It's art, but not as the hierarchy knows it - and all the better for black creators on the rise
Unless you've been sleeping under a rock of late, you might have noticed there's been a meteoric rise of black influence on the global commercial art world - and it's only getting faster and further-reaching.
Last year's Soul of a Nation: Art in the Age of Black Power at Tate Britain shined a light on the vital contribution of black artists to a dramatic period in American art and history, opening with 1963 at the height of the civil rights movement and its dreams of integration. In its wake emerged more militant calls for black power: a rallying cry for American pride, autonomy and solidarity, drawing inspiration from newly independent African nations.
It was a landmark show, but more retrospective than futuristic. It's no small irony, and one little promoted, that of all American artists, the highest price paid for any was not Warhol, but his black protégé, Jean-Michel Basquiat, whose Untitled (1982), a painting of a skull, sold for 0.5 million to 42-year-old Japanese collector Yusaka Maezawa in 2017.
Contrast this with contemporary Britain, where black work is art's new mantra. Afrofuturism, Afropolitan and even Afrotrash work is entering the galleries, the language and the lexicon as writers like Zadie Smith pen pieces for Vogue about the new cultural trope.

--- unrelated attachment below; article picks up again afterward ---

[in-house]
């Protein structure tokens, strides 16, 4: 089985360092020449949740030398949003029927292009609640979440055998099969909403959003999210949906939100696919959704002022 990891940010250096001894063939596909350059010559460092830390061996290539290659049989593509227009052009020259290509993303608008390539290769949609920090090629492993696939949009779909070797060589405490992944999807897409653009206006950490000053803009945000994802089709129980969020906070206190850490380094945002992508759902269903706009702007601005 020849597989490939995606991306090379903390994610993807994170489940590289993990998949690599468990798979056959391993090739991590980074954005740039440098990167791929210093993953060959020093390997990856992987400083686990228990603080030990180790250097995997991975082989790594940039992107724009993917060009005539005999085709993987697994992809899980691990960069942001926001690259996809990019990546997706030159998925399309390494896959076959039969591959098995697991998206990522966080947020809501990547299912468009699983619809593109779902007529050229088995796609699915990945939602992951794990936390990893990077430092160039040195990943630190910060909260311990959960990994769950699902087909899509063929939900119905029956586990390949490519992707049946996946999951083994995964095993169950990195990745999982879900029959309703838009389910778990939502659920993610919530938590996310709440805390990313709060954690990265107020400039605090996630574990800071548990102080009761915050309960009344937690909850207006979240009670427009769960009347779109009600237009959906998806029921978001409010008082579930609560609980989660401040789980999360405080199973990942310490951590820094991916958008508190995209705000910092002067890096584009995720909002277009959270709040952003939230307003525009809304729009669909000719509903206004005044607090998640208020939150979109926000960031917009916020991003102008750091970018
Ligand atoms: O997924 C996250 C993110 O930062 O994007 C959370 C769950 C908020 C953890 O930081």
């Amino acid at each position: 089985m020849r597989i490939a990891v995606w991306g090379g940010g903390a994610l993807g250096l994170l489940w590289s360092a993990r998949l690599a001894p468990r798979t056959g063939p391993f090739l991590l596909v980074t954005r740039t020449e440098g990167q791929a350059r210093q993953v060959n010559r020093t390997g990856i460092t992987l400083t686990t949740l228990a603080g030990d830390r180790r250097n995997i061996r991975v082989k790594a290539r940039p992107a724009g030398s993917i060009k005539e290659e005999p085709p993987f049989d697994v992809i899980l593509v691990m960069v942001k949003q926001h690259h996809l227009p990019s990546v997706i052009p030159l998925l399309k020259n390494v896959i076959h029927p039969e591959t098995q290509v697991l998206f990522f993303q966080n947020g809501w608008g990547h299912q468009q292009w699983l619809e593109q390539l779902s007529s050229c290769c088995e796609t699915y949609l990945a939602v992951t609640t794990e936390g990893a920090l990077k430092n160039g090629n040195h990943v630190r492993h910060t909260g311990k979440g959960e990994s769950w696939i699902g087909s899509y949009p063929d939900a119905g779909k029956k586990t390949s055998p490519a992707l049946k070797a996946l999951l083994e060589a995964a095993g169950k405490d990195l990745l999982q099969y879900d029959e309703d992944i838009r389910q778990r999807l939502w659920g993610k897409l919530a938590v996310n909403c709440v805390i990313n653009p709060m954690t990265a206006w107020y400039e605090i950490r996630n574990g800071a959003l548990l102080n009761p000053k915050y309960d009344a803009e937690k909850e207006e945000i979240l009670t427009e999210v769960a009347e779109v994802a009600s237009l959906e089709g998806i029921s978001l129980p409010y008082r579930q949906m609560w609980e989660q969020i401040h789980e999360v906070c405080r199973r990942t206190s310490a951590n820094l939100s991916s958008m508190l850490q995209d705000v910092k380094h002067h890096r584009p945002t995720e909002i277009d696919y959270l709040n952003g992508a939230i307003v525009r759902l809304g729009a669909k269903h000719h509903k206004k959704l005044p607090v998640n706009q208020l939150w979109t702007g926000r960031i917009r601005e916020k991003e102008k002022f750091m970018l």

Then there's curator and writer Bolanle Tajudeen, who runs Black Blossoms, a collective celebrating and giving a platform to the work of young black hipster artists, with its exhibitions since 2015 including Dionne Ward, Sarina Mantle, Camilla Daniels, Sharon Foster and Dorcas Magbadelo. Unfortunately, Tajudeen's storage cupboard was raided in March this year; 20 pieces of work in preparation for an upcoming exhibition were stolen.
Undeterred, she and Tate Britain put black art at the forefront again this year, starting from October with Art in the Age of Black Girl Magic, a course investigating the paucity of black women in the art world. With good reason, too - forecasters in 2016 said African art's value had risen by 200 percent since 2012. While the current art culture doesn't want to label "Chinese artists" or "Korean artists", so too is the case with "black artists", except that their very blackness has often rendered them invisible in art's ivory-towered world.
Yet now, the value of black creativity and the works of its artists are absolutely on the money. Kerry James Marshall's Past Times (1997) sold for .1 million on May 16 via Sotheby's in New York to rap mogul Sean "Diddy" Combs.
The nine-by-13-foot painting, which depicts African-Americans engaging in leisure and recreational activities, had been expected to fetch between million and million; the price paid was four times higher than the artist's previous record. To put that in even greater perspective, Past Times had been purchased in 1997 by the Illinois-based Metropolitan Pier and Exposition Authority for ,000. One of Marshall's latest works, Rush More, shows the faces of eminent black women carved into trees, with Gwendolyn Brooks and Oprah Winfrey among them. The commercial rush for that work can't be long in coming, either.